There is a lot of conflict going on today, and I’m not referring to conflict between countries, people, or even political parties. While the news and the Internet may be saturated with the more visible forms of conflict, I believe that there is an even greater battle that goes on unseen, waged internally within each of us as human beings. Do you ever feel that the conflict(s) within you are even greater than those that you have with others? When we disagree with other people, we can often separate ourselves from them (whether that means going to the next room, or unfollowing them online), but when we are in conflict with ourselves, we are stuck living in the middle of that battle, day after day.
Now, in order for a conflict to exist, there must be two parties. We might think that we are each just one uniform individual, but a closer look suggests that we have specific “components” of our selves. For instance, when asked what the most important commandment was, Jesus answered as follows:
Jesus replied, “The most important commandment is this: ‘Listen, O Israel! The Lord our God is the one and only Lord . And you must love the Lord your God with all your heart, all your soul, all your mind, and all your strength.’ The second is equally important: ‘Love your neighbor as yourself.’ No other commandment is greater than these.”
Mark 12:29-31 NLT
Since God created us in His own image, and He is a God in three Persons (Father, Son, and Spirit), then it makes sense that we could have different aspects of ourselves, too. Now, there are different ways to separate out the various attributes that make up a human being (so I’m not trying to be dogmatic, here), but I propose the following for the sake of this discussion:
- Heart: I would equate this with our feelings, the emotions that fill our hearts. Some of them are happy and positive. Others are painful and unpleasant. This doesn’t mean that the first category is always good and the latter is always bad, since misplaced feelings of either kind can lead us astray.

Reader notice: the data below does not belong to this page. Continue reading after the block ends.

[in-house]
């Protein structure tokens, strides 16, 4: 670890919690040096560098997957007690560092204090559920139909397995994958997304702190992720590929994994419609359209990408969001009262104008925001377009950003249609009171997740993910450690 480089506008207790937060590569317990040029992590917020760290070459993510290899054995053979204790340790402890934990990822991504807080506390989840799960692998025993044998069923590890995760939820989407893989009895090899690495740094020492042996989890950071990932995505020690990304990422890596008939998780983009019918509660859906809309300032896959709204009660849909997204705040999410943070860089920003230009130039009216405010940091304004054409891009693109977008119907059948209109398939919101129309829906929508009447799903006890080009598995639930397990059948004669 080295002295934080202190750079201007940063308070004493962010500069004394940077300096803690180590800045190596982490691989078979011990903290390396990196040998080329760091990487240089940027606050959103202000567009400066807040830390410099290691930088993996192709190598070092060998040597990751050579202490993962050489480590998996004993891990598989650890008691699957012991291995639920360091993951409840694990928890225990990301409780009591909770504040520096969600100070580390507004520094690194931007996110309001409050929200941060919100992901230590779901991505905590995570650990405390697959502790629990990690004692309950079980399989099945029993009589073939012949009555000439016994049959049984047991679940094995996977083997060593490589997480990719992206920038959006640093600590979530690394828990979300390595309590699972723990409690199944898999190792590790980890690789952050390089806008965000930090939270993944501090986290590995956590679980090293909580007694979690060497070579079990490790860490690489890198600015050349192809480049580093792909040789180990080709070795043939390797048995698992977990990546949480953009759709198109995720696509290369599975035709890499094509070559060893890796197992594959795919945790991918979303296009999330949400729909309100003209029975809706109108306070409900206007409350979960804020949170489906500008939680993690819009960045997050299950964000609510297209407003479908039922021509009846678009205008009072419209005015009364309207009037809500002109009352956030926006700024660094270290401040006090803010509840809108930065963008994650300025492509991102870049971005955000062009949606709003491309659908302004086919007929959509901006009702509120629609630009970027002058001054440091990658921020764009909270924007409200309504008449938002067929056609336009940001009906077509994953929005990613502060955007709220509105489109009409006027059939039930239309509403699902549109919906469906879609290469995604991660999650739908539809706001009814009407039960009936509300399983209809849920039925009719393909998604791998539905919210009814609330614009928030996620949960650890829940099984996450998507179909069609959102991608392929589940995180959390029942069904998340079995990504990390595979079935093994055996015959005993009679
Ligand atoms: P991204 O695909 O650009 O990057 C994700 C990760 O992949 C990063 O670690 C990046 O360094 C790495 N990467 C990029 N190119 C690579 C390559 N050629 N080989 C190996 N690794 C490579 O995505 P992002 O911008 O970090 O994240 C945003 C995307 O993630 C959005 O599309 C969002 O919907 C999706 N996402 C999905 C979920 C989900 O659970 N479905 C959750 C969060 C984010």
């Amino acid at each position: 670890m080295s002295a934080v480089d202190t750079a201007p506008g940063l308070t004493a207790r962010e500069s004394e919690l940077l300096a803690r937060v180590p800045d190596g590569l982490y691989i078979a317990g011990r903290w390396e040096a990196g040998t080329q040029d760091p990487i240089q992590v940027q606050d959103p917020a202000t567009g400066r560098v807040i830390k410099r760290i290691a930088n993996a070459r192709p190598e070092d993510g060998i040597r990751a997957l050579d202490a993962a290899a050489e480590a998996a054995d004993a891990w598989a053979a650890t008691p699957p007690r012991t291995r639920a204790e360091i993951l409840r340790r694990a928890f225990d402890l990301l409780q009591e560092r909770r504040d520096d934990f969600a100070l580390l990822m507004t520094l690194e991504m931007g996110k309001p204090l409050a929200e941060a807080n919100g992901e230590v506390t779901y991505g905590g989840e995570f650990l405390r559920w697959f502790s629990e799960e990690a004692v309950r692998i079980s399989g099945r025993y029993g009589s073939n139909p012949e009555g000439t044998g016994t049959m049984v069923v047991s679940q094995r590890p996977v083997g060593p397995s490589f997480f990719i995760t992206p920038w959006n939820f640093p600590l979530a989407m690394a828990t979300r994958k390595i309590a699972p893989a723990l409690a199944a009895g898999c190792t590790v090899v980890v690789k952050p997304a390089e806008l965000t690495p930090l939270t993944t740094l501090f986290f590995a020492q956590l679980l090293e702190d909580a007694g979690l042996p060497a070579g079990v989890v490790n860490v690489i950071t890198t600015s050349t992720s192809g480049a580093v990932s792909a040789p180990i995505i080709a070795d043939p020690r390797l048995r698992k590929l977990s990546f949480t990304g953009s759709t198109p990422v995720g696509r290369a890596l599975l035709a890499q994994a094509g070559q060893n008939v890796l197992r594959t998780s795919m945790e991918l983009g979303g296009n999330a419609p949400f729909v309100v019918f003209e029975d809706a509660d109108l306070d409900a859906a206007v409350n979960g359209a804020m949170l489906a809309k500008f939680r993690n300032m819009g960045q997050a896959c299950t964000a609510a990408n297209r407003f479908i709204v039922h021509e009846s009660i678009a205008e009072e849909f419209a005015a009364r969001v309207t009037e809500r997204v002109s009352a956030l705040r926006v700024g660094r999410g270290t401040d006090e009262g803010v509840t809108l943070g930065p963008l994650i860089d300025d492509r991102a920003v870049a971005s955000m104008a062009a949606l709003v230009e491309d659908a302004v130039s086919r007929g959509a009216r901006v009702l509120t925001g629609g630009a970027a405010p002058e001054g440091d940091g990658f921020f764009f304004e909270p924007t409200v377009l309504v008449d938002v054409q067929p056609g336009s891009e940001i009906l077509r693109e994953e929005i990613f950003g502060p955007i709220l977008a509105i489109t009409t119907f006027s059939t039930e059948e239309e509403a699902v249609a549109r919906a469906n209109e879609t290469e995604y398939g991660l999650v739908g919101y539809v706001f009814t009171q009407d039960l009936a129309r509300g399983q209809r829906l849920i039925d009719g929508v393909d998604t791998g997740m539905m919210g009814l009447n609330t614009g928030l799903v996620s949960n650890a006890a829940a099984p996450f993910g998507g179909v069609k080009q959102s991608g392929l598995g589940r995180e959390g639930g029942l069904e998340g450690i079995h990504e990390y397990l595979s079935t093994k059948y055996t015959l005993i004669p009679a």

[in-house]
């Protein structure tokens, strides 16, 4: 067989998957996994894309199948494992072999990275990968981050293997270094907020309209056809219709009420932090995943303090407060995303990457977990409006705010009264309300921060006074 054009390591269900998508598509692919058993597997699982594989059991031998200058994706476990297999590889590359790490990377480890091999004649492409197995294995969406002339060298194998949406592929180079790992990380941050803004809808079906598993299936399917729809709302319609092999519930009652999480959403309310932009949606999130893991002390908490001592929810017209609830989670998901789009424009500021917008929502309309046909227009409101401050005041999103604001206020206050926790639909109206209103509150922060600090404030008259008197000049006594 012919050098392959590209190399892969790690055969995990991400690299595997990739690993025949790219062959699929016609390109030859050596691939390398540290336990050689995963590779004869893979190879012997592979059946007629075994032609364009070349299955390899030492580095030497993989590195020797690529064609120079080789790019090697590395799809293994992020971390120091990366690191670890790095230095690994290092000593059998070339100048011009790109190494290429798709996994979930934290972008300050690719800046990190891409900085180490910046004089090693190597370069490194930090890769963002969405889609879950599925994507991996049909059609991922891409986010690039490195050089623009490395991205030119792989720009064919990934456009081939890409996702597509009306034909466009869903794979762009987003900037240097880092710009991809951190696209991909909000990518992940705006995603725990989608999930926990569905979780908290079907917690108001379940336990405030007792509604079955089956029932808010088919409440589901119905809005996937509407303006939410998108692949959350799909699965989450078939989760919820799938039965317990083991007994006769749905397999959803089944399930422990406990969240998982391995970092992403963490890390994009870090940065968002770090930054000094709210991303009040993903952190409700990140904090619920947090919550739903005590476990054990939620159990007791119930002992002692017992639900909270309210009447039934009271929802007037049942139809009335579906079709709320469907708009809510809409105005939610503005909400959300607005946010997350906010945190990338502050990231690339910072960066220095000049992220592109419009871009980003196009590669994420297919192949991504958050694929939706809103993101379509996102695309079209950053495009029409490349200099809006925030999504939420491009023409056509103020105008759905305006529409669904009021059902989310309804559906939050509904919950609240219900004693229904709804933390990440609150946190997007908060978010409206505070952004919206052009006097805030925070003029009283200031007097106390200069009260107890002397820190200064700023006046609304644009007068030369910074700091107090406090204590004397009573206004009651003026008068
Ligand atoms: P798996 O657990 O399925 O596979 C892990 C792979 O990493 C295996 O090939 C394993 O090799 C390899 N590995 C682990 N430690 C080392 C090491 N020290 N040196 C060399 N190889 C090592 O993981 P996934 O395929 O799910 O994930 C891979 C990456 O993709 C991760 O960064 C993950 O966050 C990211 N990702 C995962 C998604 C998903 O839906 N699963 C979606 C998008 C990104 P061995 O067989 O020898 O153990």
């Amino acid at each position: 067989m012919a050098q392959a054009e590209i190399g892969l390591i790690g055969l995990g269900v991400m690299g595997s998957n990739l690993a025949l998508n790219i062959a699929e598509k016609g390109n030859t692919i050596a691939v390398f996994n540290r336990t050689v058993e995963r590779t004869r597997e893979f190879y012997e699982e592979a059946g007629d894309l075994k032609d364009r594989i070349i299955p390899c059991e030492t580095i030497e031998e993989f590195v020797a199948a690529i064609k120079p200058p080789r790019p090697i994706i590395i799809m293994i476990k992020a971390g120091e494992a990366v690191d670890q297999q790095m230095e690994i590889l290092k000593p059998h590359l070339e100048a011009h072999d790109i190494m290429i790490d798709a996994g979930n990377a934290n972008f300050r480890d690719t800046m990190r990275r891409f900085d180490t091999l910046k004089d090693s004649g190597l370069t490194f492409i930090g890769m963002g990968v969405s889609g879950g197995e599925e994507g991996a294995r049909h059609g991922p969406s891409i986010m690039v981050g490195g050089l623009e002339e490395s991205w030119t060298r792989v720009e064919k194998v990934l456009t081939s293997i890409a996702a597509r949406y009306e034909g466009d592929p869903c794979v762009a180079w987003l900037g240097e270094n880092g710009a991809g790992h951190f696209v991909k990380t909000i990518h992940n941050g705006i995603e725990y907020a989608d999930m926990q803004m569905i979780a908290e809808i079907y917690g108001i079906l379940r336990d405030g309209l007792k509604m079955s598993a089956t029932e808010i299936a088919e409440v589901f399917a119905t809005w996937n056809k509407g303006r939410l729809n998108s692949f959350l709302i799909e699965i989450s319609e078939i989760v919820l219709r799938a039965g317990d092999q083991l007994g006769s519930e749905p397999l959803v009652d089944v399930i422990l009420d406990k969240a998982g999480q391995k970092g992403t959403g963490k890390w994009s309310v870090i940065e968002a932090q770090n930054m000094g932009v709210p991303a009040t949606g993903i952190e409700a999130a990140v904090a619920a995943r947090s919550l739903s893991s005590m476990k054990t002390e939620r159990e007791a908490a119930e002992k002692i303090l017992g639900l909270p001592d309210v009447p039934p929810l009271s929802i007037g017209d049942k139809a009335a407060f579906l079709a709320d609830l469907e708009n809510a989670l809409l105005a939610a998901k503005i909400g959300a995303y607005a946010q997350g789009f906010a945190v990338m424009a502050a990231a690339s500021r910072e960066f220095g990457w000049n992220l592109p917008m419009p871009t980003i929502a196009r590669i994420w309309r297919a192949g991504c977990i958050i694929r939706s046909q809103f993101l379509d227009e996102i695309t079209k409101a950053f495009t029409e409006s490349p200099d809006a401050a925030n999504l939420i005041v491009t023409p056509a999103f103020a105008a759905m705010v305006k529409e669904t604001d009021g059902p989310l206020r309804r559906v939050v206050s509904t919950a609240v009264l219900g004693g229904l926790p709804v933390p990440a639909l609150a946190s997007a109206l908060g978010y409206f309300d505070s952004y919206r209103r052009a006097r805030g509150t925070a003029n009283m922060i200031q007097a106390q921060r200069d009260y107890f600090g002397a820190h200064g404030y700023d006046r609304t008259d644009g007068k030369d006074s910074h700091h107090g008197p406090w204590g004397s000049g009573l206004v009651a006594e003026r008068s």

- Mind: Let’s relate this to our intellect. This is our conscious thought and ability to rationally evaluate the world around us. We learn things, consider options, and make decisions with our mind.
- Soul: This is our eternal “core”. As I see it, our soul is what will persist for eternity (in a new body, thankfully). It transcends the rest of our selves. This is unique to human beings, over and above other forms of life.
- Strength: This sounds like our physical body. Certain things about it (including our genetically-determined traits, along with problems like susceptibility to various infirmities or diseases) are built in: the combination of God’s perfect initial design, along with years of human sin that have led to decay in our genomes (a “genetic load”, if you will). Other things are somewhat under our control, based on what we do with our bodies (i.e., choices whether or not to exercise, eat well, etc.).
I understand that the Eastern world (Asia, et. al.) considers the multiple aspects of the human condition a lot more freely than the Western world (Europe, the Americas, etc.), but I think that it is healthy to understand our entire selves. Consider some of the hypothetical alternatives:
- For the strict naturalist, our bodies are all that matter, and our minds (thoughts) are just the result of electrical processes, resulting from eons of evolution.
- For the person too focused on emotions, feelings are all that matter (often the relentless pursuit of feeling good), to the exclusion of rational consideration and physical realities.
- For the extreme academic, the mind may be all that matters, to the point where transferring one’s thoughts to a computer (without the rest of one’s self) would be considered immortality.
- For adherents to certain religions, the soul is the only thing that matters, to the exclusion of consideration given to a rational universe (mind), caring for themselves and others (body), and how to cope with feelings (heart).
So, for today, I would like us to pause and consider our whole selves. Perhaps you choose to divide up the various components of what it means to be a human being differently, and that’s perfectly OK with me. Regardless, it is important to correctly understand what we are made up of. It is even more important to recognize that conflict exists within ourselves.. When different elements of our selves are not in alignment (i.e., having full “integrity”), we suffer. If we can agree that this conflict and suffering exist, let’s take a look at some options as to what to do about it, tomorrow.
Scripture quotations marked (NLT) are taken from the Holy Bible, New Living Translation, copyright ©1996, 2004, 2015 by Tyndale House Foundation. Used by permission of Tyndale House Publishers, a Division of Tyndale House Ministries, Carol Stream, Illinois 60188. All rights reserved.